To most people, Mahatma Gandhi stands for truth and non-violence. There is also a subtext of renunciation, austerity, simplicity and community. There was a predictable outcry when Montblanc announced a limited edition, 18 carat gold pen with Gandhi’s image and a saffron garnet on the clip. Only 241 gold pens would be made available for the price of Rs1.1M (or $23,000, €15,800, £14,400). Gandhi walked 241 miles in the Salt March of the 1930s.
Gandhi’s great grandson Tushar Gandhi had opposed the auction of Gandhi’s spectacles earlier in the year. He however sees nothing wrong with the pen and his charity will receive a small sum from each pen sold. Montblanc’s CEO says the company wanted to talk about Mahatma Gandhi’s values including non-violence, peace, education and tolerance. There is now, however, a court case in India for Montblanc’s violation of the Emblems and Names (Prevention of Improper Use) Act, 1950 which specifically cites Gandhi’s image. So much for discussing Gandhian values – between commerce, marketing, image rights, blame and counter-blame.
Let’s talk about Gwen Thompson then. She is a doll launched by the American Girl Doll company in 2009 and costs $95. What’s so special about Gwen? Well she is homeless and lives in a shelter with her mother. Her deadbeat father has apparently abandoned them. Beside the obvious ‘homeless people cannot spend $95 on a doll’ argument, the doll faces other flak too such as portraying men as irresponsible, women as helpless and the fact that some people are homeless as just another reality of society.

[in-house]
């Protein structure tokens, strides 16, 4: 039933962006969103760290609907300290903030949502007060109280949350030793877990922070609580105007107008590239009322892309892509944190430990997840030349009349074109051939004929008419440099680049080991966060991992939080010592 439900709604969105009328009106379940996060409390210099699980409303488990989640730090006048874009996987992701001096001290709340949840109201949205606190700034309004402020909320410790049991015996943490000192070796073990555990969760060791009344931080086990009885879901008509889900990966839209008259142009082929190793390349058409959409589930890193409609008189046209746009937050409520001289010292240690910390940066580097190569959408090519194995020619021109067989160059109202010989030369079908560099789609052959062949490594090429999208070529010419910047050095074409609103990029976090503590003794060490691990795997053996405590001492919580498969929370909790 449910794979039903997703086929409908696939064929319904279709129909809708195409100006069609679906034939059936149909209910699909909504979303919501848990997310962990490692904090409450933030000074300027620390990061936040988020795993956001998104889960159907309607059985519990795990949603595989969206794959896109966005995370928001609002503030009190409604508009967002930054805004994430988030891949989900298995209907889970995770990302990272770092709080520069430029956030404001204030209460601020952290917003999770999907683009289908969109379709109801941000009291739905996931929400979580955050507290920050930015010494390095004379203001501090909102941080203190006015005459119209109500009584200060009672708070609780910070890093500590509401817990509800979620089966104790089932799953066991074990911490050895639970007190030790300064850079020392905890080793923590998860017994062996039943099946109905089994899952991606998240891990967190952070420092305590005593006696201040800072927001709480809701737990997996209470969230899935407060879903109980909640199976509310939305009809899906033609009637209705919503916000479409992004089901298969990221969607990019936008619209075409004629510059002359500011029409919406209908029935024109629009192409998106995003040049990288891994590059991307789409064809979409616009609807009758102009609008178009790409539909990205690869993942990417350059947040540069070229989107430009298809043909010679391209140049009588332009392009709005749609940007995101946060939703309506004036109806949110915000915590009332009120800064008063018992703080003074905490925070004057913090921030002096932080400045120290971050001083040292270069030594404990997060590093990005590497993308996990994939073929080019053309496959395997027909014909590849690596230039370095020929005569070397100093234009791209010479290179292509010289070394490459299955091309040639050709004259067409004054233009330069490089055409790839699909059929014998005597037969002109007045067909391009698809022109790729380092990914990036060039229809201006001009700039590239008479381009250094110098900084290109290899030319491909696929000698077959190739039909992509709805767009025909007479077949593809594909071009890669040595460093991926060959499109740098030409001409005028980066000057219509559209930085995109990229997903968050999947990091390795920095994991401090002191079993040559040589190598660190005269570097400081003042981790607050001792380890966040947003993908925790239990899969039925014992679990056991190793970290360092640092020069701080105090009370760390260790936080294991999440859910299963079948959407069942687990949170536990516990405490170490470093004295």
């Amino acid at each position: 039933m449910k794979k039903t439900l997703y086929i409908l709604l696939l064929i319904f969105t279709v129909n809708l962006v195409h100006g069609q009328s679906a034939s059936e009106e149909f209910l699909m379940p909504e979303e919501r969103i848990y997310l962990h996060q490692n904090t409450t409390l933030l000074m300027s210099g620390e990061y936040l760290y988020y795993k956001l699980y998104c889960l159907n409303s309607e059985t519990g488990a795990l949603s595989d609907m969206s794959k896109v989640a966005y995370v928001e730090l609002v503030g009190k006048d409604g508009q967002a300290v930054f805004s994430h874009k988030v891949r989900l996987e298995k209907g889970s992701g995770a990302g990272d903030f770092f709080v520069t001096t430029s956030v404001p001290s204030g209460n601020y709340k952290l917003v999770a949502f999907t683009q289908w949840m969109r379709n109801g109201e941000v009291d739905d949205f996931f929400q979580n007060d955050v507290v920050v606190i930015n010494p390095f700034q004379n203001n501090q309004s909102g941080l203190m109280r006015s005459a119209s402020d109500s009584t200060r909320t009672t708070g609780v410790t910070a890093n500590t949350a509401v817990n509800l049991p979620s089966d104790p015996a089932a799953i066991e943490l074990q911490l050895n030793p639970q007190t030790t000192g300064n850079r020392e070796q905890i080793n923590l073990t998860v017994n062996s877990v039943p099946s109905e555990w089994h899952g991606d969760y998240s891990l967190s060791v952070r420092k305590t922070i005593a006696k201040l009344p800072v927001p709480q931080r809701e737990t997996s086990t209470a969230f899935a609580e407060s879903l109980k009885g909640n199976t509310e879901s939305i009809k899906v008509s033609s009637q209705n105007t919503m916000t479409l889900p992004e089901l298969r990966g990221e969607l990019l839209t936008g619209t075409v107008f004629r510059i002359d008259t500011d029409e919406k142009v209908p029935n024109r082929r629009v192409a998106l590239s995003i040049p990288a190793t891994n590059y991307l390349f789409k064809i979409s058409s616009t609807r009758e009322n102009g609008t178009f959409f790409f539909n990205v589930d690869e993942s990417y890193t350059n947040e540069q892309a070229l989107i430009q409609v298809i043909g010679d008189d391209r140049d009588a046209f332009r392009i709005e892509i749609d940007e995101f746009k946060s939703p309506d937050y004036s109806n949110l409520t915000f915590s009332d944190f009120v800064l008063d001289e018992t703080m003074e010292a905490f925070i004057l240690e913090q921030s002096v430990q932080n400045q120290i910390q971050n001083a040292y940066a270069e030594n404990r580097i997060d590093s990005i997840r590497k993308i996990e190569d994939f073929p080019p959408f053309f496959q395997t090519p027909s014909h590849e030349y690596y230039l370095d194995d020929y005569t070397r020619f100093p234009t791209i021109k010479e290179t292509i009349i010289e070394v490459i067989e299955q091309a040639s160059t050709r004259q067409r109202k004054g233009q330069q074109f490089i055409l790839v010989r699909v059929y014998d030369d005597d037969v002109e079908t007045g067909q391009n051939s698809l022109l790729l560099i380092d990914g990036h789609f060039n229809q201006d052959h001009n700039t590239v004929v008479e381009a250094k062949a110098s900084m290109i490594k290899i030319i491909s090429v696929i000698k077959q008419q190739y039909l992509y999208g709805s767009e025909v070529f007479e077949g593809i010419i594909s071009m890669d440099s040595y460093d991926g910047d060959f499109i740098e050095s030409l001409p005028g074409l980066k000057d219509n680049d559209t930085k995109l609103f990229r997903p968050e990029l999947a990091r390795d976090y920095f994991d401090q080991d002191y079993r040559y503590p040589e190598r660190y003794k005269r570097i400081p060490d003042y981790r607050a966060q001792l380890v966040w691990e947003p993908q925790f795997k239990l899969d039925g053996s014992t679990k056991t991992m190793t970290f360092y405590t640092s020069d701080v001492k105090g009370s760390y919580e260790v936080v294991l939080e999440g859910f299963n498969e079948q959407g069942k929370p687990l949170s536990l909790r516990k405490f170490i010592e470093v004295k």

American Girl Doll company, who will not be donating any proceeds from the sale of the doll to shelters or charities helping the homeless, says: “Our singular goal with these stories is to help girls find their inner star by becoming kind, compassionate and loving people who make a positive and meaningful difference in the world around them.”
The similarity between both stories is that companies sought – whether strategically or as an after-thought – to spark a broad conversation about certain values. And that the way they went about it backfired. The companies look cynical and exploitative and their noble explanations a hasty ex post rationalisation.
Why? In Montblanc’s case, they have misread how Gandhi’s memory is revered in India. I say this with confidence as an Indian who also recognises the cynicism which makes it legitimate for some to exploit the Gandhi name more than for others. But in the case of the American Girl Doll company, I only offer a working hypothesis. The company underestimated the conflict between the American value of self-help and the collective guilt a society feels about not helping its unfortunate members enough.
Leaving aside the question of taste, in both cases, genuine opportunities were lost for the brands to get more real, more involved with the issues at hand. With my sceptical hat on, I would not be surprised to know if both companies are secretly rubbing their hands in glee over the free publicity and dialogue generated about them and their products. Very Skokie-like. Not very smart.
So, should companies not touch some topics and some people? That is definitely not my suggestion. But it is wise to pick the person, the message, the timing, the marketing message and any beneficiaries carefully. All public conversation should not be sought or courted. Sometimes the best conversations are those that are private, low-key and purposeful without publicity.
Gandhi sells and how (from India Today; may require registration)
Top 10 Dubious Toys where no. 1 is Homeless American Girl (from Time magazine)